location_on Buchanan Tower 927

Ph.D. Washington University in St. Louis

M.A. University of Illinois at Chicago

B.A. University of Illinois at Chicago

Dr. Malakaj specializes in late-18th- to 21st-century German media and cultural history. His research focuses on 19th-century literary cultures, film history, narrative theory, queer theory, critical pedagogy, and humanities as well as language study advocacy.

Dr. Malakaj is currently writing a book examining the influence of fluctuating literary markets on authorial agency and narrative form provisionally titled Fragile Literary Cultures in Early Imperial Germany. Part this research is a volume titled Market Strategies and German Literature in the Long Nineteenth Century (2020, de Gruyter), which he co-edited with Vance Byrd (Grinnell College).

His scholarship in film studies includes research on melodrama, slapstick, queer aesthetics, and periodical culture with a recurring focus Weimar Germany. Currently, Dr. Malakaj working on a volume provisionally titled Slapstick: An Interdisciplinary Companion, which is co-edited with Alena Lyons (University of Hamburg) and under advanced contract with de Gruyter.

In 2016, Dr. Malakaj co-founded the international scholarly collective “Diversity, Decolonialization, and the German Curriculum” (DDGC) and is member of its steering committee. Together with Regine Criser (University of North Carolina, Asheville) he co-edited the volume Diversity and Decolonization in German Studies (2020, Palgrave). Dr. Malakaj also serves as the co-editor of DDGC’s official blog.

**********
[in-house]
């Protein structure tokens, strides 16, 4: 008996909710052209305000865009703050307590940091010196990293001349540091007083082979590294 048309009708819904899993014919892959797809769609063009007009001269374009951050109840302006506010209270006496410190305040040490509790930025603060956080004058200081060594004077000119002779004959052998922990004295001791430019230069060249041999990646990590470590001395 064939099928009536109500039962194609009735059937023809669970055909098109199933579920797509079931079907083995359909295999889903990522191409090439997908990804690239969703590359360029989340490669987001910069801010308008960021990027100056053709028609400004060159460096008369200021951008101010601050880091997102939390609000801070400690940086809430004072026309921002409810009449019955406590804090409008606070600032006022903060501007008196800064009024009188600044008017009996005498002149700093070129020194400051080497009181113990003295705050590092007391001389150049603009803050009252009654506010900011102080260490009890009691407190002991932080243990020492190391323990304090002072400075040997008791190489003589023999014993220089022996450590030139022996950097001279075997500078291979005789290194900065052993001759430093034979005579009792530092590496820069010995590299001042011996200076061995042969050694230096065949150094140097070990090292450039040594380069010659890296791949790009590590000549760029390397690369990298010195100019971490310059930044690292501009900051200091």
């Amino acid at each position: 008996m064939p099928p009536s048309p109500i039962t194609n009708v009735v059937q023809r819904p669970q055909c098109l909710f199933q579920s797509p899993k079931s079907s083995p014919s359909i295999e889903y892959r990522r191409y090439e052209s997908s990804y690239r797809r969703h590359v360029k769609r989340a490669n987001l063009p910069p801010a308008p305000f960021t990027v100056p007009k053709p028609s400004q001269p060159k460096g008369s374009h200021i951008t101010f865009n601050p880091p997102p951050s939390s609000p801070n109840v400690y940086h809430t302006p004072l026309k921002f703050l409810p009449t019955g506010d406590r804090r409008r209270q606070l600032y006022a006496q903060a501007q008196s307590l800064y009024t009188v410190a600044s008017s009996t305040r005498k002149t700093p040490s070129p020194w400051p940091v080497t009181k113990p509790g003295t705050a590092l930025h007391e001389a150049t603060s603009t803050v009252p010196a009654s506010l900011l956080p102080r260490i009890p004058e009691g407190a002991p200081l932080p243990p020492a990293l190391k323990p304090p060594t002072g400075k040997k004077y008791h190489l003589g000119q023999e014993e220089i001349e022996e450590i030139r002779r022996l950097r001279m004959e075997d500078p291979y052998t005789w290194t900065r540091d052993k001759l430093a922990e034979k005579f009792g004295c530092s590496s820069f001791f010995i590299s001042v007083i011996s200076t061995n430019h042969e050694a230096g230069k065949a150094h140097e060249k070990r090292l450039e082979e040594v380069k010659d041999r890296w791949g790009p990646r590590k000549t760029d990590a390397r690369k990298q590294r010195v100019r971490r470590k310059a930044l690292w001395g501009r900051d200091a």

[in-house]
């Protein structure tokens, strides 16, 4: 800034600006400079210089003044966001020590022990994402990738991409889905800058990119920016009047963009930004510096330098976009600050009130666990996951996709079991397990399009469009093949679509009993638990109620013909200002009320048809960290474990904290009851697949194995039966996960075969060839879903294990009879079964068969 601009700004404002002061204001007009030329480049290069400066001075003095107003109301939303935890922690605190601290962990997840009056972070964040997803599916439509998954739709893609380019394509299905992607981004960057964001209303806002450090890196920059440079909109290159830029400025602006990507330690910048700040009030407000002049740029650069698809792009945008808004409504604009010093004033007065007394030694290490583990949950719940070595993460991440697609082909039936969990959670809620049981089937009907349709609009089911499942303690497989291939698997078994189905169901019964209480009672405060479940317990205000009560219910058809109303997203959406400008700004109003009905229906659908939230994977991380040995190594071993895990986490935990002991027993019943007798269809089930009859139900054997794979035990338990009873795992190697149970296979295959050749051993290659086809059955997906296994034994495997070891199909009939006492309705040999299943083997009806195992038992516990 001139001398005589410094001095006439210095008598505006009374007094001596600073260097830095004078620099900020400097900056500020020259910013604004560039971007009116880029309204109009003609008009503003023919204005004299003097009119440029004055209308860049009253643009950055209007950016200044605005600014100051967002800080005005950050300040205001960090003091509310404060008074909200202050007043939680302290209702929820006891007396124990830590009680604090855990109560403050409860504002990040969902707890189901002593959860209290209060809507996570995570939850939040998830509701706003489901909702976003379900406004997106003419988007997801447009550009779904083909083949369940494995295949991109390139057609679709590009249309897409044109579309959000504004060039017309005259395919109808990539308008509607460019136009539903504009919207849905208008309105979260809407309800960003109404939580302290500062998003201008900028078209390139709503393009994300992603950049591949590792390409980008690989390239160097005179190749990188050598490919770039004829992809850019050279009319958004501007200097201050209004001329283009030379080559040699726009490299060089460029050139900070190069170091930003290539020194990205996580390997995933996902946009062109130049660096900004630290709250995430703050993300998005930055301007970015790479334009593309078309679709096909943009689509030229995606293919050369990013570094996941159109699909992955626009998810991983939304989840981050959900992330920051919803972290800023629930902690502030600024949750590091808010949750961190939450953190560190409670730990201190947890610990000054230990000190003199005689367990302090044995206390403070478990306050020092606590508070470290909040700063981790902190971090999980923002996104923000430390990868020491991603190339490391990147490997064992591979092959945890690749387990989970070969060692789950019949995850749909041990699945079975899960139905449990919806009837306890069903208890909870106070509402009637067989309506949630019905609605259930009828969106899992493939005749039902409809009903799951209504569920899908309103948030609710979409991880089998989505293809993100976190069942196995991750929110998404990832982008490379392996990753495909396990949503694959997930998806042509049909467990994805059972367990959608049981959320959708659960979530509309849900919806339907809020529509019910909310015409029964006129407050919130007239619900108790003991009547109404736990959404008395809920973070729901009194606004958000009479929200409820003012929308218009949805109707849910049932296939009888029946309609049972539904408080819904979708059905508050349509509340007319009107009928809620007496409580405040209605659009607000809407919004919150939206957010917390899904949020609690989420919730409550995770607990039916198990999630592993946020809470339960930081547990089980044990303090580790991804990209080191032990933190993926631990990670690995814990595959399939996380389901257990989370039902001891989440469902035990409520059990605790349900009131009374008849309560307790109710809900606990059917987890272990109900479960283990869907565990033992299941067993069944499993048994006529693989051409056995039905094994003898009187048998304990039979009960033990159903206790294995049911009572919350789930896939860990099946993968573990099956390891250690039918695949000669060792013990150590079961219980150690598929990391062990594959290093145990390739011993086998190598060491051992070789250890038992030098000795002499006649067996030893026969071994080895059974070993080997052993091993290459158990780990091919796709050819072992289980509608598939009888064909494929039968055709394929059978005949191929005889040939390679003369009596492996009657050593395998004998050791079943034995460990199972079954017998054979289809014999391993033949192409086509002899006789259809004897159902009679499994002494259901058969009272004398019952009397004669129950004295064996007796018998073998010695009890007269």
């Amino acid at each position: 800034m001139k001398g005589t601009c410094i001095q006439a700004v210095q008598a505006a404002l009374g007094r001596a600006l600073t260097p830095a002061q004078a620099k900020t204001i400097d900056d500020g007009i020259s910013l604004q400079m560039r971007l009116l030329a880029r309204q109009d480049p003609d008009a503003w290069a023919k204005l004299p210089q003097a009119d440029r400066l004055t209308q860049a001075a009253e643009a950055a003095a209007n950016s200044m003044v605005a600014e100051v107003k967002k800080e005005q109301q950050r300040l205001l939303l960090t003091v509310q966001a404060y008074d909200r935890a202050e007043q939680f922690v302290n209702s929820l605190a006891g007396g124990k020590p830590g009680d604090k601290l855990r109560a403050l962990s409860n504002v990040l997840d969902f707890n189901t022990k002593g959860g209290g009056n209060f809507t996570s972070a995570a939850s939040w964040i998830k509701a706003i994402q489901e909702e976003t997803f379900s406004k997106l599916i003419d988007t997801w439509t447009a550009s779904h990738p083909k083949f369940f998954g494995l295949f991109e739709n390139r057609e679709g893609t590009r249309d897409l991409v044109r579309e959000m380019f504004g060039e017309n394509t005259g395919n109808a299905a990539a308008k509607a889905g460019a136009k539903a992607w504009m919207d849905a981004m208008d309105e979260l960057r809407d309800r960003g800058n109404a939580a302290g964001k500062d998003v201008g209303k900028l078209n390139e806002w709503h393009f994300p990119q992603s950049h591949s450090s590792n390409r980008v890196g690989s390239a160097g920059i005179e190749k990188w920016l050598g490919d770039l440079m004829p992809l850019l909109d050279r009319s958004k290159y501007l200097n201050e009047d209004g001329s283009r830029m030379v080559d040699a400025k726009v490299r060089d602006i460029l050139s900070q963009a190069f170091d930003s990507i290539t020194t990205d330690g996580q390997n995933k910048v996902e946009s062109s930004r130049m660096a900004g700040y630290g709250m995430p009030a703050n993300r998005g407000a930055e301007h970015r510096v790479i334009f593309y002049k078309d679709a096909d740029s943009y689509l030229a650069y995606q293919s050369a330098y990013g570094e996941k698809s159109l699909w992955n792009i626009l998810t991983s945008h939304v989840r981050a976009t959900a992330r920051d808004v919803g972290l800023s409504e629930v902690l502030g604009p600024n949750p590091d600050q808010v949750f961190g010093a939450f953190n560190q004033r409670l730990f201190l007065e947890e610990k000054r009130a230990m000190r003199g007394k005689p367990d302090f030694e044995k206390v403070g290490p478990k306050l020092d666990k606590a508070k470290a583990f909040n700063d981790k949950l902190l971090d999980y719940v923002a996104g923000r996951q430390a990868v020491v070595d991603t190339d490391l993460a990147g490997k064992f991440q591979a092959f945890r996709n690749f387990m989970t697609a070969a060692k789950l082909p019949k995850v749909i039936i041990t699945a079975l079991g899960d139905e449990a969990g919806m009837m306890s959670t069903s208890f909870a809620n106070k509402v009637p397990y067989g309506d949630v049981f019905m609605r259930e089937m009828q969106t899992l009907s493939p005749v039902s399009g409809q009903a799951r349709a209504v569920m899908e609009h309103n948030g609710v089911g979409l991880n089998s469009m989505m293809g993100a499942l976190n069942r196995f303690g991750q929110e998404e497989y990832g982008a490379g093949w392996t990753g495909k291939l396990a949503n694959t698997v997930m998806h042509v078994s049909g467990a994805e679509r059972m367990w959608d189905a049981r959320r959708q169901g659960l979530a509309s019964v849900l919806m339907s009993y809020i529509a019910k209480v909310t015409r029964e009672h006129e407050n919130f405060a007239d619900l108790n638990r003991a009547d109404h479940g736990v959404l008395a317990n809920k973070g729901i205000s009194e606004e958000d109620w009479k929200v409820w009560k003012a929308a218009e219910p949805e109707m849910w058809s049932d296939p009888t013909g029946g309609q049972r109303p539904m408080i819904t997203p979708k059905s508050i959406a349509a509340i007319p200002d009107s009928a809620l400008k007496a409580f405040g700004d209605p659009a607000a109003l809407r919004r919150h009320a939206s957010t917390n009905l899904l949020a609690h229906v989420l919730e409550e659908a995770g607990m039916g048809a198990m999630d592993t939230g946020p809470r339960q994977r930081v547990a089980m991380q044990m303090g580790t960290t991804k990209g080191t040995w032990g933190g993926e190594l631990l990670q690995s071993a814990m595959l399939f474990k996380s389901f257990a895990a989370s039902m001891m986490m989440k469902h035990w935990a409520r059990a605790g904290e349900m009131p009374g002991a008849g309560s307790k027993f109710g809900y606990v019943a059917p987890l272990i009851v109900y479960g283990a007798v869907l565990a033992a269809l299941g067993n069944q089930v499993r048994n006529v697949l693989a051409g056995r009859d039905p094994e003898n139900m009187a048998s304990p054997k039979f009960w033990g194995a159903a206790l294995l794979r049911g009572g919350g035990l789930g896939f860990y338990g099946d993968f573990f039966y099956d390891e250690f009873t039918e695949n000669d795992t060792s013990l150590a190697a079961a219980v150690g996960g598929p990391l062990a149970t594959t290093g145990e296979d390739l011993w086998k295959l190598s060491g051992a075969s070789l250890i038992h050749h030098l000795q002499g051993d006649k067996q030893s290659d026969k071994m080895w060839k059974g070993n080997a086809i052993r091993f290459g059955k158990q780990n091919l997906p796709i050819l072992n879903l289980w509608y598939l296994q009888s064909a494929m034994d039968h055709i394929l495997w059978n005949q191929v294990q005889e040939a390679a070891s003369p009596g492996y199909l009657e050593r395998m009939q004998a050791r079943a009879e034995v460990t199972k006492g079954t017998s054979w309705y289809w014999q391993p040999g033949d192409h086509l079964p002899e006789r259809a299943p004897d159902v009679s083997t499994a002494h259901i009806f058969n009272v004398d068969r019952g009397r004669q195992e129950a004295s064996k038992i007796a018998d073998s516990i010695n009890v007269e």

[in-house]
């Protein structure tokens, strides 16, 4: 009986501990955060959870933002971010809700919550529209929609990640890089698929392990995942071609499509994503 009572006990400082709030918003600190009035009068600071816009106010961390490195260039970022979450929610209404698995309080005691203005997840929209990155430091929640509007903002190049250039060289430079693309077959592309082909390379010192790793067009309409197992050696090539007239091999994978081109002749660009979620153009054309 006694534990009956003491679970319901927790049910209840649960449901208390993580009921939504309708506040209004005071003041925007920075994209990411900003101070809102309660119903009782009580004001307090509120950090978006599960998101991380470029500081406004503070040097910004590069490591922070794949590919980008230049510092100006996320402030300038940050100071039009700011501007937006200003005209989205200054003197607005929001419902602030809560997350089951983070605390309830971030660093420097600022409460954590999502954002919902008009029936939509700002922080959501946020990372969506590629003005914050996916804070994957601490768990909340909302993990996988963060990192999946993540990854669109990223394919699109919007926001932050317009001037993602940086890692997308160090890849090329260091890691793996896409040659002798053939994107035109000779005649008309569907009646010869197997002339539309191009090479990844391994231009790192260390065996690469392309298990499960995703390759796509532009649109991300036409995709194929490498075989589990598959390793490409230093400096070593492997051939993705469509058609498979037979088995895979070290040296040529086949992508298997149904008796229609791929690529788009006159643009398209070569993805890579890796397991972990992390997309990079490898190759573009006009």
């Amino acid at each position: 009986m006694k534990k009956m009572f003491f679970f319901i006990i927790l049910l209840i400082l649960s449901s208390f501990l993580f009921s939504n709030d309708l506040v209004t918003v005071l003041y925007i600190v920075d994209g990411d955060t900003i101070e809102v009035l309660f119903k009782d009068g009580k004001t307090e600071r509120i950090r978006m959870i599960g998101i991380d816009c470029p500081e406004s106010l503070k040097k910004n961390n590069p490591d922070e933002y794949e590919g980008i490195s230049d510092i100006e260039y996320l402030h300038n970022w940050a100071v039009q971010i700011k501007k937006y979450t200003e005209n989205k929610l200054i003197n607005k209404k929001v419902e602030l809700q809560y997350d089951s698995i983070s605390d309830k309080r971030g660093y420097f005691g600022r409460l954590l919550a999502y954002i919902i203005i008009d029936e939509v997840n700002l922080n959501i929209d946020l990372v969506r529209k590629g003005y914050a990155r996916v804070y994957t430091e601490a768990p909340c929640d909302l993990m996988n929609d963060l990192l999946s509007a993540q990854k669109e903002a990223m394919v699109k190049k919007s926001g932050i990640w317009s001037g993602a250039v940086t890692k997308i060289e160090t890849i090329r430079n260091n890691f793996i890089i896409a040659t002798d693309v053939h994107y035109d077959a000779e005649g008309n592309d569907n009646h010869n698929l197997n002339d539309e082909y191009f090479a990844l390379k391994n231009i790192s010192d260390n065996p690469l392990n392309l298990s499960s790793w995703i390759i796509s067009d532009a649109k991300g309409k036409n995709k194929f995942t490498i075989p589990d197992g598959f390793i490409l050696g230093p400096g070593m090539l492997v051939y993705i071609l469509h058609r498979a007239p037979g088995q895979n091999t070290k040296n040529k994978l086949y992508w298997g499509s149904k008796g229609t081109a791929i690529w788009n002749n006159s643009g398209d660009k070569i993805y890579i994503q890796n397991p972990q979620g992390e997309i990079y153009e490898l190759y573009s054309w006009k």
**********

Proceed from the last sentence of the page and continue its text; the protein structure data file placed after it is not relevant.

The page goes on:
T1 Winter 2020 he will teach an undergraduate course titled “The Sexual Politics of Weimar Cinema” and a graduate seminar titled “What is narrative?” T2 Winter 2020 he will teach an undergraduate course titled “Gender and Nation.”

In 2020, Dr. Malakaj completed his tenure as a Leading Scholar in UBC’s Green College. He is also the recipient of the UBC Hampton Research Award for New Faculty as well as a Social Science and Humanities Research Council Connection Grant (collaboratively with Kyle Frackman). In 2020, Dr. Malakaj was appointed to the editorial board of Studies in Twentieth and Twenty-First Century Literature.

Edited Volumes

Market Strategies and German Literature in the Long Nineteenth Century, co-edited with Vance Byrd, Interdisciplinary German Cultural Studies Series, ed. Irene Kacandes (Berlin: de Gruyter, 2020).

Diversity & Decolonization in German Studies, co-edited with Regine Criser (New York: Palgrave, 2020)

Peer Reviewed Journal Articles